With so much attention being paid to improving the standard metrics of success in school, less attention may be paid to students’ psychological well-being and social health. However, educators should indeed keep student well-being in sharp focus, since “the strongest signal from [Microsoft’s] study was the need for teachers, schools, and school leaders to help students develop stronger social-emotional skills” (Microsoft [New Tab], 2018, p. 10). These skills help establish successful team collaborations and enable discourse plus discussion —not just online but in person. We need our students to be resilient to life’s many curveballs, to have the capacity to receive constructive criticism, and to come back stronger after a failure. Furthermore, the same report estimated that 30-40% of future jobs will require explicit social skills and emotional literacy (Microsoft [New Tab], 2018). According to Holzapfel (2018), “social-emotional skills provide students with the perspective and flexibility necessary to function at a high level even when faced with uncertainty, change, pressure, stress, and other work and life challenges” (p. 11). Enhanced socio-emotional capacity will come in handy within the tumultuous gig economy, since people will shift from having a single job to having short-term contracts with multiple employers. Social-emotional and other relational and well-being skills will not be evaluated by ALS, but they still need to be practiced and built, so that students can have happy, healthy, and well-rounded lives.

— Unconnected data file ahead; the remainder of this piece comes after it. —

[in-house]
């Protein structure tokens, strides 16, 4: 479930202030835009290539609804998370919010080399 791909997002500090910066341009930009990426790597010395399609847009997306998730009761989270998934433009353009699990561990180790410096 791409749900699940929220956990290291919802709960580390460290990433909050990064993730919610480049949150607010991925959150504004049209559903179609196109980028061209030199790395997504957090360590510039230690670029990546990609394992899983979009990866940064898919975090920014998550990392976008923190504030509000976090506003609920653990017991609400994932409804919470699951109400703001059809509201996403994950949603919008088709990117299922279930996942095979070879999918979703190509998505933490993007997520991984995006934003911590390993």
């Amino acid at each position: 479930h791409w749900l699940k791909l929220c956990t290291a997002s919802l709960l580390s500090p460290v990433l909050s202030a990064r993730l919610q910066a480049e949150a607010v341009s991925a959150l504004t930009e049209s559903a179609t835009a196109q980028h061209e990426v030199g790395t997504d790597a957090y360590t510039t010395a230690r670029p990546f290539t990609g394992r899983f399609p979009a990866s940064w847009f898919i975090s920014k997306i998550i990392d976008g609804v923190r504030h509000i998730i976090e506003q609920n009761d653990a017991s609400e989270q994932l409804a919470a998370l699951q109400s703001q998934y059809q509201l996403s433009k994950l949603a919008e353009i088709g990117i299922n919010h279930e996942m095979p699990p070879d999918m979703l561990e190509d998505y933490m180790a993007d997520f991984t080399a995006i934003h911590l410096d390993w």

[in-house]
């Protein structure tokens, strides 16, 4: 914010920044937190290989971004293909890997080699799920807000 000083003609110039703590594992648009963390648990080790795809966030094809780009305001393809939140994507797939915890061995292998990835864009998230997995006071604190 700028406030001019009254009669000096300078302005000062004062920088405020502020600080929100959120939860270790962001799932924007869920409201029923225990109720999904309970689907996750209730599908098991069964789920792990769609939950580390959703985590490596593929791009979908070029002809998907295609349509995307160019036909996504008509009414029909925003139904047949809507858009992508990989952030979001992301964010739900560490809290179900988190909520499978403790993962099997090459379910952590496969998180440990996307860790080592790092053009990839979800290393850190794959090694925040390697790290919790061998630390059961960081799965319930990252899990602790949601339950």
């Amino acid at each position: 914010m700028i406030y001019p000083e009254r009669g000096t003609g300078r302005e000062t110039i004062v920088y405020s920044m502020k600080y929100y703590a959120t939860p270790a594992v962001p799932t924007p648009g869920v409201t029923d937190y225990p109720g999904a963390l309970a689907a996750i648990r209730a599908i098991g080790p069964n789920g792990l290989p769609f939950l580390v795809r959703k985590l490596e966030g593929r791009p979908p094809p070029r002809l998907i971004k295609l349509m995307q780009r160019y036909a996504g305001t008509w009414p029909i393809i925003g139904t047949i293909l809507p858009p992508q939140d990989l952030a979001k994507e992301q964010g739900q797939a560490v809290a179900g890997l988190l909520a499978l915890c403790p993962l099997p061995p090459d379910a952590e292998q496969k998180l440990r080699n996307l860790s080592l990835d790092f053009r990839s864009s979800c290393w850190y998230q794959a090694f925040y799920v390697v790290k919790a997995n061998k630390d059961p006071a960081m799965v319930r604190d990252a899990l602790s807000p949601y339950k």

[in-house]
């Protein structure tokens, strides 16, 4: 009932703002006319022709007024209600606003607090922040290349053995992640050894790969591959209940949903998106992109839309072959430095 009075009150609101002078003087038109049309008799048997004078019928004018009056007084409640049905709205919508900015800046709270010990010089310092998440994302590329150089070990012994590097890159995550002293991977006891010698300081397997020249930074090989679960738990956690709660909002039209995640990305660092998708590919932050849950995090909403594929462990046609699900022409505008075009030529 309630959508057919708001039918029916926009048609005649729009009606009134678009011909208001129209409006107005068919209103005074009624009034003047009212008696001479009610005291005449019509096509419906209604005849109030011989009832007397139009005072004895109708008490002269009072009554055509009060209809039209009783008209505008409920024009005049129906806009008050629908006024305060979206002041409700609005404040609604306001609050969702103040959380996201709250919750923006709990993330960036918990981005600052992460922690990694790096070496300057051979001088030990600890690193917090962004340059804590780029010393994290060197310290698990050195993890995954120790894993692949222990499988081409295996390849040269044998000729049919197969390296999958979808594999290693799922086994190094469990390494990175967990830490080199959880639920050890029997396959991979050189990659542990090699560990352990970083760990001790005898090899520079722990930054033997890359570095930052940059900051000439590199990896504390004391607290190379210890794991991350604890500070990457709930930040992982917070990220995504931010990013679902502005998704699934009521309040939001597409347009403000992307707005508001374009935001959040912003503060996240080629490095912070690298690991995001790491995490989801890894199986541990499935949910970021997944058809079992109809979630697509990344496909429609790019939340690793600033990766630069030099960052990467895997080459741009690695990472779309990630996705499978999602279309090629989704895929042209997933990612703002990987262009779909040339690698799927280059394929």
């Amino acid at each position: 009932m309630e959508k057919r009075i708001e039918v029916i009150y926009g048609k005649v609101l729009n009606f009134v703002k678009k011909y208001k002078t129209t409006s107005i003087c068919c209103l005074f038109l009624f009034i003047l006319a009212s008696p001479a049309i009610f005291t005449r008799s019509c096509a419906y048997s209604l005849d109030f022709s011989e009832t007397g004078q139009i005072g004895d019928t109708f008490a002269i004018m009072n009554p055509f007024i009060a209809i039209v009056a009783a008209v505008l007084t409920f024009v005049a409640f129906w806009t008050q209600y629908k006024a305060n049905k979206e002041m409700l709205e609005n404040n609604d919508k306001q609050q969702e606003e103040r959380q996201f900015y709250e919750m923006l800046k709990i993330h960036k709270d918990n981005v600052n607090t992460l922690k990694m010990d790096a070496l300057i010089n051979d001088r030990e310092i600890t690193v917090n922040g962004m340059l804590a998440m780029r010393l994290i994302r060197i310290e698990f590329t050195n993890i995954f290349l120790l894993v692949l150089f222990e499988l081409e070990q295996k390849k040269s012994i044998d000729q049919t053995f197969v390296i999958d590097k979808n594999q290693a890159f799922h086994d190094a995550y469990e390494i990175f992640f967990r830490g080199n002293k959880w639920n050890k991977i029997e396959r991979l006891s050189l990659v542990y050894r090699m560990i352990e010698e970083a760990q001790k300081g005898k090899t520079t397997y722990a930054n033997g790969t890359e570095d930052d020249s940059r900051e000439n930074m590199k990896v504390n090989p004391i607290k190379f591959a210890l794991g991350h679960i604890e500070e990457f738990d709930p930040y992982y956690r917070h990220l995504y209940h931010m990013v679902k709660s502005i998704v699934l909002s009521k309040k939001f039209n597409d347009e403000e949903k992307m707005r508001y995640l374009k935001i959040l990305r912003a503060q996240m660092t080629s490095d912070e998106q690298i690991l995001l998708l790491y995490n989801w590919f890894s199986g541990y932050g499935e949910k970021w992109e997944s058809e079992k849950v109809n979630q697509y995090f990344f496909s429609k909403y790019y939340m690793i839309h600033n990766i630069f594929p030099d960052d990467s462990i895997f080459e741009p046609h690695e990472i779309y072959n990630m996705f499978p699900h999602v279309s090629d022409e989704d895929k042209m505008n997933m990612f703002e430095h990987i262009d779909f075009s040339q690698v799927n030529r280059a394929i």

Consequentialist Perspective